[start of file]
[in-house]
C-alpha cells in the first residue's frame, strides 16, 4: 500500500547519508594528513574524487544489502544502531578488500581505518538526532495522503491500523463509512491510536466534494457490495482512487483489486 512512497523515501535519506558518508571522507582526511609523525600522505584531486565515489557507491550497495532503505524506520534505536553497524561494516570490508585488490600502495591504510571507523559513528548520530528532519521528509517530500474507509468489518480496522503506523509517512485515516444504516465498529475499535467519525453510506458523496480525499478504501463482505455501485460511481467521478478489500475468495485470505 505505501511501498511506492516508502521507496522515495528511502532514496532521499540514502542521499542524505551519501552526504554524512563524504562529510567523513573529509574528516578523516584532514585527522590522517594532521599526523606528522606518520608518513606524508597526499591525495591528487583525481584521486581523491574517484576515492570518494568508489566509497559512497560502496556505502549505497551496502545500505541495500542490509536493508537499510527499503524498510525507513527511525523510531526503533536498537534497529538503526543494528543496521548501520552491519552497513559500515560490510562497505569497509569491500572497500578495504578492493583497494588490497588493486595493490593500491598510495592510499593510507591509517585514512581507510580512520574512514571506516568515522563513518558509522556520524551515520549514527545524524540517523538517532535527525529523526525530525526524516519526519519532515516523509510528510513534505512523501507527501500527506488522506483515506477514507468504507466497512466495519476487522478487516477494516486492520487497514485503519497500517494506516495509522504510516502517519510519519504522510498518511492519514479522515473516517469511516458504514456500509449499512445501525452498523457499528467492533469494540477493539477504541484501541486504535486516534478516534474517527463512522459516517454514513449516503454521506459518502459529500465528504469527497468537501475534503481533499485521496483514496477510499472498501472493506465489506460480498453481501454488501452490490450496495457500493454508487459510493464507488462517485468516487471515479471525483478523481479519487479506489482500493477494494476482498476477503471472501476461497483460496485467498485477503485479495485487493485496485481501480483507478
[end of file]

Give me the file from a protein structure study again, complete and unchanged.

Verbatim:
[in-house]
C-alpha cells in the first residue's frame, strides 16, 4: 500500500547519508594528513574524487544489502544502531578488500581505518538526532495522503491500523463509512491510536466534494457490495482512487483489486 512512497523515501535519506558518508571522507582526511609523525600522505584531486565515489557507491550497495532503505524506520534505536553497524561494516570490508585488490600502495591504510571507523559513528548520530528532519521528509517530500474507509468489518480496522503506523509517512485515516444504516465498529475499535467519525453510506458523496480525499478504501463482505455501485460511481467521478478489500475468495485470505 505505501511501498511506492516508502521507496522515495528511502532514496532521499540514502542521499542524505551519501552526504554524512563524504562529510567523513573529509574528516578523516584532514585527522590522517594532521599526523606528522606518520608518513606524508597526499591525495591528487583525481584521486581523491574517484576515492570518494568508489566509497559512497560502496556505502549505497551496502545500505541495500542490509536493508537499510527499503524498510525507513527511525523510531526503533536498537534497529538503526543494528543496521548501520552491519552497513559500515560490510562497505569497509569491500572497500578495504578492493583497494588490497588493486595493490593500491598510495592510499593510507591509517585514512581507510580512520574512514571506516568515522563513518558509522556520524551515520549514527545524524540517523538517532535527525529523526525530525526524516519526519519532515516523509510528510513534505512523501507527501500527506488522506483515506477514507468504507466497512466495519476487522478487516477494516486492520487497514485503519497500517494506516495509522504510516502517519510519519504522510498518511492519514479522515473516517469511516458504514456500509449499512445501525452498523457499528467492533469494540477493539477504541484501541486504535486516534478516534474517527463512522459516517454514513449516503454521506459518502459529500465528504469527497468537501475534503481533499485521496483514496477510499472498501472493506465489506460480498453481501454488501452490490450496495457500493454508487459510493464507488462517485468516487471515479471525483478523481479519487479506489482500493477494494476482498476477503471472501476461497483460496485467498485477503485479495485487493485496485481501480483507478